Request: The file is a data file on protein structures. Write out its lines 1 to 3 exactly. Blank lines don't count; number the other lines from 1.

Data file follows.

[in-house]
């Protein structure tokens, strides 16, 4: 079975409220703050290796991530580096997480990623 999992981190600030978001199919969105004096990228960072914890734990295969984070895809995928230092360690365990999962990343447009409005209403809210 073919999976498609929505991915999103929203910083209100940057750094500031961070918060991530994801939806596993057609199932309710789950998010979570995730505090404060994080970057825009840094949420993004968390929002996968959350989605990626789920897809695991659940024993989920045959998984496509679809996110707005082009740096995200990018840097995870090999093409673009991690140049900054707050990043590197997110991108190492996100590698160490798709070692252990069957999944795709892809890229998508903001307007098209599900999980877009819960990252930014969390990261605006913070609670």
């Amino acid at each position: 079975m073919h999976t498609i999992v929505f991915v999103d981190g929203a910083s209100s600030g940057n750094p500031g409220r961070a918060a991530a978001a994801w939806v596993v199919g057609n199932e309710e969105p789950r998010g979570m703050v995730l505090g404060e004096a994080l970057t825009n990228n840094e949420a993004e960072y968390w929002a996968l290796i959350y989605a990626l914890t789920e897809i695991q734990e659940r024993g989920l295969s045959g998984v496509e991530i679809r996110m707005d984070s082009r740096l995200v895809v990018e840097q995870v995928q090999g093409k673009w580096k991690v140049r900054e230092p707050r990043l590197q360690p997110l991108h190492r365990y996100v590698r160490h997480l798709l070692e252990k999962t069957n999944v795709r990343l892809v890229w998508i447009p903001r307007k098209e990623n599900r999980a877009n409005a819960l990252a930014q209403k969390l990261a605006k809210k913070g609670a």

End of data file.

[in-house]
């Protein structure tokens, strides 16, 4: 079975409220703050290796991530580096997480990623 999992981190600030978001199919969105004096990228960072914890734990295969984070895809995928230092360690365990999962990343447009409005209403809210 073919999976498609929505991915999103929203910083209100940057750094500031961070918060991530994801939806596993057609199932309710789950998010979570995730505090404060994080970057825009840094949420993004968390929002996968959350989605990626789920897809695991659940024993989920045959998984496509679809996110707005082009740096995200990018840097995870090999093409673009991690140049900054707050990043590197997110991108190492996100590698160490798709070692252990069957999944795709892809890229998508903001307007098209599900999980877009819960990252930014969390990261605006913070609670």
């Amino acid at each position: 079975m073919h999976t498609i999992v929505f991915v999103d981190g929203a910083s209100s600030g940057n750094p500031g409220r961070a918060a991530a978001a994801w939806v596993v199919g057609n199932e309710e969105p789950r998010g979570m703050v995730l505090g404060e004096a994080l970057t825009n990228n840094e949420a993004e960072y968390w929002a996968l290796i959350y989605a990626l914890t789920e897809i695991q734990e659940r024993g989920l295969s045959g998984v496509e991530i679809r996110m707005d984070s082009r740096l995200v895809v990018e840097q995870v995928q090999g093409k673009w580096k991690v140049r900054e230092p707050r990043l590197q360690p997110l991108h190492r365990y996100v590698r160490h997480l798709l070692e252990k999962t069957n999944v795709r990343l892809v890229w998508i447009p903001r307007k098209e990623n599900r999980a877009n409005a819960l990252a930014q209403k969390l990261a605006k809210k913070g609670a």